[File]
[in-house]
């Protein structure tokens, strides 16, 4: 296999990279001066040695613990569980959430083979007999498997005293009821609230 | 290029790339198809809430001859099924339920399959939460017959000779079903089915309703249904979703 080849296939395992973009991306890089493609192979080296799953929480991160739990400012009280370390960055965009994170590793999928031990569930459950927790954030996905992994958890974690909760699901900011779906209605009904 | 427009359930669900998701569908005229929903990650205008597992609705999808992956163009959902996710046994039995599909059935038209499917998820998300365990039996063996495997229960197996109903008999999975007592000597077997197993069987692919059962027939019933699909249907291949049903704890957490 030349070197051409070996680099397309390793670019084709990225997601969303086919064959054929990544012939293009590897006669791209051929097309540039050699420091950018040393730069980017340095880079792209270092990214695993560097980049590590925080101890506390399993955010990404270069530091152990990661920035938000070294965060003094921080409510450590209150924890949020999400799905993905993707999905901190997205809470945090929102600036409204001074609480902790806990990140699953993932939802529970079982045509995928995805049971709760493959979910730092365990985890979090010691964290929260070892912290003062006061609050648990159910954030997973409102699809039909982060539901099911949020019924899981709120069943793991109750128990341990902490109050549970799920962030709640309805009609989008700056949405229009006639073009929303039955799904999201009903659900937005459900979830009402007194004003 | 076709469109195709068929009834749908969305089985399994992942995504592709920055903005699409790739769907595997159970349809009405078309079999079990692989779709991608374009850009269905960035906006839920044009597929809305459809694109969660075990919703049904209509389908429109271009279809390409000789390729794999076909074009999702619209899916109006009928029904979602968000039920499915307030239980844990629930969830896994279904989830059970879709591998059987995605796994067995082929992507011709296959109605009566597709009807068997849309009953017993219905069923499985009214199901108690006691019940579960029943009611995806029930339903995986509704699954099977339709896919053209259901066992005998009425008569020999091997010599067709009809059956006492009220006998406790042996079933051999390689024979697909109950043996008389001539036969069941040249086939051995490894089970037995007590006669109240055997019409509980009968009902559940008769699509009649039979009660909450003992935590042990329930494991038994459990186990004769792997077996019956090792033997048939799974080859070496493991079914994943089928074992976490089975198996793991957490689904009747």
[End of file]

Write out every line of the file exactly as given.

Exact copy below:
[in-house]
């Protein structure tokens, strides 16, 4: 296999990279001066040695613990569980959430083979007999498997005293009821609230 | 290029790339198809809430001859099924339920399959939460017959000779079903089915309703249904979703 080849296939395992973009991306890089493609192979080296799953929480991160739990400012009280370390960055965009994170590793999928031990569930459950927790954030996905992994958890974690909760699901900011779906209605009904 | 427009359930669900998701569908005229929903990650205008597992609705999808992956163009959902996710046994039995599909059935038209499917998820998300365990039996063996495997229960197996109903008999999975007592000597077997197993069987692919059962027939019933699909249907291949049903704890957490 030349070197051409070996680099397309390793670019084709990225997601969303086919064959054929990544012939293009590897006669791209051929097309540039050699420091950018040393730069980017340095880079792209270092990214695993560097980049590590925080101890506390399993955010990404270069530091152990990661920035938000070294965060003094921080409510450590209150924890949020999400799905993905993707999905901190997205809470945090929102600036409204001074609480902790806990990140699953993932939802529970079982045509995928995805049971709760493959979910730092365990985890979090010691964290929260070892912290003062006061609050648990159910954030997973409102699809039909982060539901099911949020019924899981709120069943793991109750128990341990902490109050549970799920962030709640309805009609989008700056949405229009006639073009929303039955799904999201009903659900937005459900979830009402007194004003 | 076709469109195709068929009834749908969305089985399994992942995504592709920055903005699409790739769907595997159970349809009405078309079999079990692989779709991608374009850009269905960035906006839920044009597929809305459809694109969660075990919703049904209509389908429109271009279809390409000789390729794999076909074009999702619209899916109006009928029904979602968000039920499915307030239980844990629930969830896994279904989830059970879709591998059987995605796994067995082929992507011709296959109605009566597709009807068997849309009953017993219905069923499985009214199901108690006691019940579960029943009611995806029930339903995986509704699954099977339709896919053209259901066992005998009425008569020999091997010599067709009809059956006492009220006998406790042996079933051999390689024979697909109950043996008389001539036969069941040249086939051995490894089970037995007590006669109240055997019409509980009968009902559940008769699509009649039979009660909450003992935590042990329930494991038994459990186990004769792997077996019956090792033997048939799974080859070496493991079914994943089928074992976490089975198996793991957490689904009747």